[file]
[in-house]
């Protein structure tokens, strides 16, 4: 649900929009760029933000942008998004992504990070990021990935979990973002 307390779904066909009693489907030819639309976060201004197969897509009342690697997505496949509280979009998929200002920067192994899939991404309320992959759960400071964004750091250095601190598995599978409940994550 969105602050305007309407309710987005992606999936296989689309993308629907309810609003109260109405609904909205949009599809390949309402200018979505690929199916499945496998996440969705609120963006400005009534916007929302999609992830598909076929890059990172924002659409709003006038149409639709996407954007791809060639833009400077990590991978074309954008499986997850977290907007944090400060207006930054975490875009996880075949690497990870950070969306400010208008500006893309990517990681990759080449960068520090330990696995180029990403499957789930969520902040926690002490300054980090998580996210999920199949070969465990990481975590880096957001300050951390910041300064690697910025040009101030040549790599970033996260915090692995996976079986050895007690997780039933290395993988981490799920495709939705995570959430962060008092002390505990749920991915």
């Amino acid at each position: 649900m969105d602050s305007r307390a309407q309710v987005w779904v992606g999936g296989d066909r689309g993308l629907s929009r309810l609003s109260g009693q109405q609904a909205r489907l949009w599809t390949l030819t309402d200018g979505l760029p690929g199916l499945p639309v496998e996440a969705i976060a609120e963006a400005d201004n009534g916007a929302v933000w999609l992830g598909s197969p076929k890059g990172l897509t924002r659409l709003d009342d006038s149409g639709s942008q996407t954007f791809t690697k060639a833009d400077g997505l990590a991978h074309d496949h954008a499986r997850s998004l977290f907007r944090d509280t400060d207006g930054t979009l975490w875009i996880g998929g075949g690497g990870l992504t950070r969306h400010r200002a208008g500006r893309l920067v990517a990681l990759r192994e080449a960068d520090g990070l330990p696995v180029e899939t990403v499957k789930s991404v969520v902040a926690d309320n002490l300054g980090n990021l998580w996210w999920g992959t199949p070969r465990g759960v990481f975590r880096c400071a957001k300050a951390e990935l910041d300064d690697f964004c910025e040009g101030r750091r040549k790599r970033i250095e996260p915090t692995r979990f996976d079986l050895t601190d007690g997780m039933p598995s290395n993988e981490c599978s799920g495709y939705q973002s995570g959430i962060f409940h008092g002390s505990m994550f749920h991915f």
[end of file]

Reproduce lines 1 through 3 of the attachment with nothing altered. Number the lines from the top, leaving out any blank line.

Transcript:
[in-house]
């Protein structure tokens, strides 16, 4: 649900929009760029933000942008998004992504990070990021990935979990973002 307390779904066909009693489907030819639309976060201004197969897509009342690697997505496949509280979009998929200002920067192994899939991404309320992959759960400071964004750091250095601190598995599978409940994550 969105602050305007309407309710987005992606999936296989689309993308629907309810609003109260109405609904909205949009599809390949309402200018979505690929199916499945496998996440969705609120963006400005009534916007929302999609992830598909076929890059990172924002659409709003006038149409639709996407954007791809060639833009400077990590991978074309954008499986997850977290907007944090400060207006930054975490875009996880075949690497990870950070969306400010208008500006893309990517990681990759080449960068520090330990696995180029990403499957789930969520902040926690002490300054980090998580996210999920199949070969465990990481975590880096957001300050951390910041300064690697910025040009101030040549790599970033996260915090692995996976079986050895007690997780039933290395993988981490799920495709939705995570959430962060008092002390505990749920991915």
């Amino acid at each position: 649900m969105d602050s305007r307390a309407q309710v987005w779904v992606g999936g296989d066909r689309g993308l629907s929009r309810l609003s109260g009693q109405q609904a909205r489907l949009w599809t390949l030819t309402d200018g979505l760029p690929g199916l499945p639309v496998e996440a969705i976060a609120e963006a400005d201004n009534g916007a929302v933000w999609l992830g598909s197969p076929k890059g990172l897509t924002r659409l709003d009342d006038s149409g639709s942008q996407t954007f791809t690697k060639a833009d400077g997505l990590a991978h074309d496949h954008a499986r997850s998004l977290f907007r944090d509280t400060d207006g930054t979009l975490w875009i996880g998929g075949g690497g990870l992504t950070r969306h400010r200002a208008g500006r893309l920067v990517a990681l990759r192994e080449a960068d520090g990070l330990p696995v180029e899939t990403v499957k789930s991404v969520v902040a926690d309320n002490l300054g980090n990021l998580w996210w999920g992959t199949p070969r465990g759960v990481f975590r880096c400071a957001k300050a951390e990935l910041d300064d690697f964004c910025e040009g101030r750091r040549k790599r970033i250095e996260p915090t692995r979990f996976d079986l050895t601190d007690g997780m039933p598995s290395n993988e981490c599978s799920g495709y939705q973002s995570g959430i962060f409940h008092g002390s505990m994550f749920h991915f």